Student earns P-FLAG scholarship for achievements, educational goals

    Talking to her on the phone, she seemed just like any other sophomore on campus — patiently awaiting her one day off while I decided to steal a few hours of her time for an interview.

    Tyler Huff
    Guardian

    UCSD student Diana Chase, however, is anything but ordinary.

    Chase’s involvement as a mentor and volunteer at West Hills High School makes her stand out as an involved member of the community.

    Additionally, her position as secretary in the Gay Youth Alliance and her goals of teaching high school English to kids in order to promote “”more productive learning environments”” made her the top choice amongst many qualified candidates for the Mary Wagner Memorial Scholarship.

    Chase received a $1,000 scholarship May 27 in the First Unitarian Universalist Church from the San Diego chapter of Parents, Families and Friends of Lesbians and Gays.

    The scholarship is in its third year and is annually given to a student who focuses on gay/lesbian/transgender/bisexual education.

    Mary Wagner was a kindergarten teacher who passed away in 1999, and in whose honor her partner and family decided to create a scholarship.

    “”The scholarship honors those who strive to educate. Diana’s involvement with education and her achievements made her our top candidate,”” P-FLAG chair Olivia Dorman said.

    The scholarship requires the candidate to fill out an application available in the Lesbian, Gay, Bisexual, Transgender Resource Office, submit an essay, along with their S.A.T. scores, GPA, and two letters of recommendation.

    “”The process helps us learn more about the student and their involvement from their own words and experiences rather than by numbers and facts. Diana received this scholarship on her own merit, and as an excellent applicant, she was selected by our chapter,”” Dorman said.

    Chase’s essay caught the eye of the evaluation committee, mainly because of her topic and involvement.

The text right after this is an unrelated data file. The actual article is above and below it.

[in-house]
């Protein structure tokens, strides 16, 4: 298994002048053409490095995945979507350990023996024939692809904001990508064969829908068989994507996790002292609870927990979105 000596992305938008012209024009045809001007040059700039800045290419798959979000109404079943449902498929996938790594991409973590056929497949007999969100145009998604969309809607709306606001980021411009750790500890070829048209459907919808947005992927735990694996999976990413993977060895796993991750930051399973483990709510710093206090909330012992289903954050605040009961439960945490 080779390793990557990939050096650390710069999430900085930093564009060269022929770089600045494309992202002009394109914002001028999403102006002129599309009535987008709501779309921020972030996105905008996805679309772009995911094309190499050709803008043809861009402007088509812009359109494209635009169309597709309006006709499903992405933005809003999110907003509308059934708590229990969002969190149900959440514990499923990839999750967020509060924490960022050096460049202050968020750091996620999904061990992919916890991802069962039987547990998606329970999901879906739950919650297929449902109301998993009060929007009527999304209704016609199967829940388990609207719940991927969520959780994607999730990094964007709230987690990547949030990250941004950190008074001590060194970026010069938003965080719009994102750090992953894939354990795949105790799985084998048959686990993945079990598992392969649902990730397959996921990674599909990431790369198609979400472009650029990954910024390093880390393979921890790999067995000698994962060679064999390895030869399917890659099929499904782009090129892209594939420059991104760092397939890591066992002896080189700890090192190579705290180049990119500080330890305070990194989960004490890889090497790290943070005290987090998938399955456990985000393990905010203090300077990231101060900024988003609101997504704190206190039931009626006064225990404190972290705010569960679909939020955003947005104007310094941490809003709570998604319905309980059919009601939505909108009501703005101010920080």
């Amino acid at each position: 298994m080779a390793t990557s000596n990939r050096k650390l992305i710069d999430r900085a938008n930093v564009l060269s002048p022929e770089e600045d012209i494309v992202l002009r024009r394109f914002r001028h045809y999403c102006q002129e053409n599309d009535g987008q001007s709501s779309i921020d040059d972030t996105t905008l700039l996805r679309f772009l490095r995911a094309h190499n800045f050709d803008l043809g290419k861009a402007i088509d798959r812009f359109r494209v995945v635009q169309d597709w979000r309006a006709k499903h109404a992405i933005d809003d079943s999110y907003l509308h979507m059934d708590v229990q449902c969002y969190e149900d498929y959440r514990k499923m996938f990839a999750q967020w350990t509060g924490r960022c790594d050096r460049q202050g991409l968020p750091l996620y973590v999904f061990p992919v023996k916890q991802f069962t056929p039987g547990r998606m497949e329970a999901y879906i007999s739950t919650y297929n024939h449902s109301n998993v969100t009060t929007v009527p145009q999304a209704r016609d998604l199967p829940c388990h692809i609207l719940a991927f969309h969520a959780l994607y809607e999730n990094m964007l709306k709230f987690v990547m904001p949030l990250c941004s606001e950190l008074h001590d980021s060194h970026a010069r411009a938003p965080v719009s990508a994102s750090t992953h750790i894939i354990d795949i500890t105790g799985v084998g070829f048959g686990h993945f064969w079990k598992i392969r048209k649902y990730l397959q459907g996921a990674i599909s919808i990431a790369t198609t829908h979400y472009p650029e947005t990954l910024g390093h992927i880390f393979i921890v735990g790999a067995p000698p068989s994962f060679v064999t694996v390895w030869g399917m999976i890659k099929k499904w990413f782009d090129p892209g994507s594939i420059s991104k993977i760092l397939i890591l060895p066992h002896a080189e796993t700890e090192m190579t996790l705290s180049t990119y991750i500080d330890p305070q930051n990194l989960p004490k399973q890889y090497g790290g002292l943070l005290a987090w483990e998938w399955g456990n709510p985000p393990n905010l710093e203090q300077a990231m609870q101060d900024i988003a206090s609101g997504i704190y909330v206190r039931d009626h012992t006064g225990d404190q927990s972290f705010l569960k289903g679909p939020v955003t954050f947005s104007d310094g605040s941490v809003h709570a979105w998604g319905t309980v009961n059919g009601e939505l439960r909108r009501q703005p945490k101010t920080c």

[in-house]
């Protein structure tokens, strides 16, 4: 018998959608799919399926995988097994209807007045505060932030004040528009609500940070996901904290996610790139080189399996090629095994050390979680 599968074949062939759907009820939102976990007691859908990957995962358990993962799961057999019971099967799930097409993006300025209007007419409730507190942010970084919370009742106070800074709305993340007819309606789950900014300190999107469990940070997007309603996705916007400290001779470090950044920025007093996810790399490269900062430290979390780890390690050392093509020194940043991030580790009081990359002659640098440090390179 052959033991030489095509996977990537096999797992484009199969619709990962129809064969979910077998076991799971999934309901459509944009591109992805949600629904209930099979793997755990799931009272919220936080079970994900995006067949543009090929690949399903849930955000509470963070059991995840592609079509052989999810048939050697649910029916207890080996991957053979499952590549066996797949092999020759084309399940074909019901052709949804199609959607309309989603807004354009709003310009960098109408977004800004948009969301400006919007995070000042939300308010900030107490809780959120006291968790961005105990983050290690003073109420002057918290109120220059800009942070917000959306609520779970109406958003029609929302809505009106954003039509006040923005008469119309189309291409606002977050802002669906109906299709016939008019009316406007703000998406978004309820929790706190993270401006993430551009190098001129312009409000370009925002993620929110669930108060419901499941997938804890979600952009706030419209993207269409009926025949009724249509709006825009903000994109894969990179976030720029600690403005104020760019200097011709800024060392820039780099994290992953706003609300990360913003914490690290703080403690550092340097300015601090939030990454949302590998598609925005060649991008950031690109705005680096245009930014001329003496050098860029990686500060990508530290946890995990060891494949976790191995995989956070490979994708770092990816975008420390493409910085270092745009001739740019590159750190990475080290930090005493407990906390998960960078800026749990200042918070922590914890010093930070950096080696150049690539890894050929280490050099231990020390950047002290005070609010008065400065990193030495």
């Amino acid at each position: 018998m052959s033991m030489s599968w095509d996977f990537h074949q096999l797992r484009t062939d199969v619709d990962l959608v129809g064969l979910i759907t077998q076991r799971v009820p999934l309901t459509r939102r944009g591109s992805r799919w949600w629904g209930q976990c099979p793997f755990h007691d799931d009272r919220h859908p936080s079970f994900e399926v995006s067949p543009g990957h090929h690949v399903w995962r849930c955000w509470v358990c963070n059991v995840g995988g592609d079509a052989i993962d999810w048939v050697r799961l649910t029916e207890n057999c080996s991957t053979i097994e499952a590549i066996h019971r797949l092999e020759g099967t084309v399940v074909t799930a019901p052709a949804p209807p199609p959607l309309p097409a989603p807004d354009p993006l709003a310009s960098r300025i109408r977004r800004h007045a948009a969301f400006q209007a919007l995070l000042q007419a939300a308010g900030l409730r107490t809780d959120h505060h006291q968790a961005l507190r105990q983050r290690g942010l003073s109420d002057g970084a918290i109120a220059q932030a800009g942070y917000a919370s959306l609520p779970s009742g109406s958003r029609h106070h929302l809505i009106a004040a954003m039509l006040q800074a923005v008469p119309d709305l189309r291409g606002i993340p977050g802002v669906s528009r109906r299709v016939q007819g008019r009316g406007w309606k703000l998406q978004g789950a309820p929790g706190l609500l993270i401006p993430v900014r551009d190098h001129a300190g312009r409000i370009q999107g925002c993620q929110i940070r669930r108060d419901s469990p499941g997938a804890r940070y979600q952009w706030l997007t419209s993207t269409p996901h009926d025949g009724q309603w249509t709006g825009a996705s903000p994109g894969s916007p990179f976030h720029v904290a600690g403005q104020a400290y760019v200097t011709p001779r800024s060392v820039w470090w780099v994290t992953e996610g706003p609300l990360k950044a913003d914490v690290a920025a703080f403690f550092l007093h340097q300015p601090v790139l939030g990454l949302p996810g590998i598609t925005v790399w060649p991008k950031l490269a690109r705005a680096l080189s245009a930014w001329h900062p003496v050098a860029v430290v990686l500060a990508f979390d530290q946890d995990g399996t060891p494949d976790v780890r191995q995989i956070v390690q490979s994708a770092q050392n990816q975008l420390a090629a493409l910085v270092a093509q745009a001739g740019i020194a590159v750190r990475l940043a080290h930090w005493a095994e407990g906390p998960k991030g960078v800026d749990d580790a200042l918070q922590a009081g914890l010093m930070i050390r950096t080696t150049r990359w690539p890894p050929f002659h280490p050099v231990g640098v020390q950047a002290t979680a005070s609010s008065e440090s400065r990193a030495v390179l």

“”I wrote about one of the girls that I work with when I tutor. She had a lot of pressure about her sexuality, and she was getting questioned by her grandparents,”” Chase said. “”She started to pretend she was straight, and I found this completely wrong. I wanted to help, and this was one of the most memorable experiences.””

    Chase’s future goals include becoming a teacher, first by applying to the Credentials Program on campus at UCSD for 2003-2004. Currently enrolled in Teacher Education Program 136 and 139, Chase is taking the education classes and working with one of her high school teachers at West Hills whom she also received a letter of recommendation from.

    “”I want to make it easier for kids to accept who they are,”” Chase said.

    Her involvement with youth activities add valuable experiences to her life, she said.

    “”My main goal is to create a welcoming and accepting environment so that kids do not think it’s wrong to feel what they are feeling,”” Chase said. “”I have seen all the pain that people go through, and I think that if you have support, it makes everything much easier.””

    Her vision for support is one that she makes a reality every week as the secretary of the Gay Youth Alliance. The “”social support”” group meets once a week to “”create a safe space for LGBT and questioning youth.”” Chase is proud that the organization is “”a youth-run organization by and for the youth.””

    Many have asked her what she will do with the money; she said it will go toward “”regents’ fees.”” The money is given directly to the school and Chase is grateful for the additional money which will go to her education.

    Regarding UCSD awareness and the environment, Chase thinks that “”LGBTA is doing a great job of promoting awareness and building a safe place on campus. The ‘Out and Proud’ Week was great.””

    A new campus star, Diana Chase and her family are excited for her award, as well as very proud of her achievements and contributions to the community.

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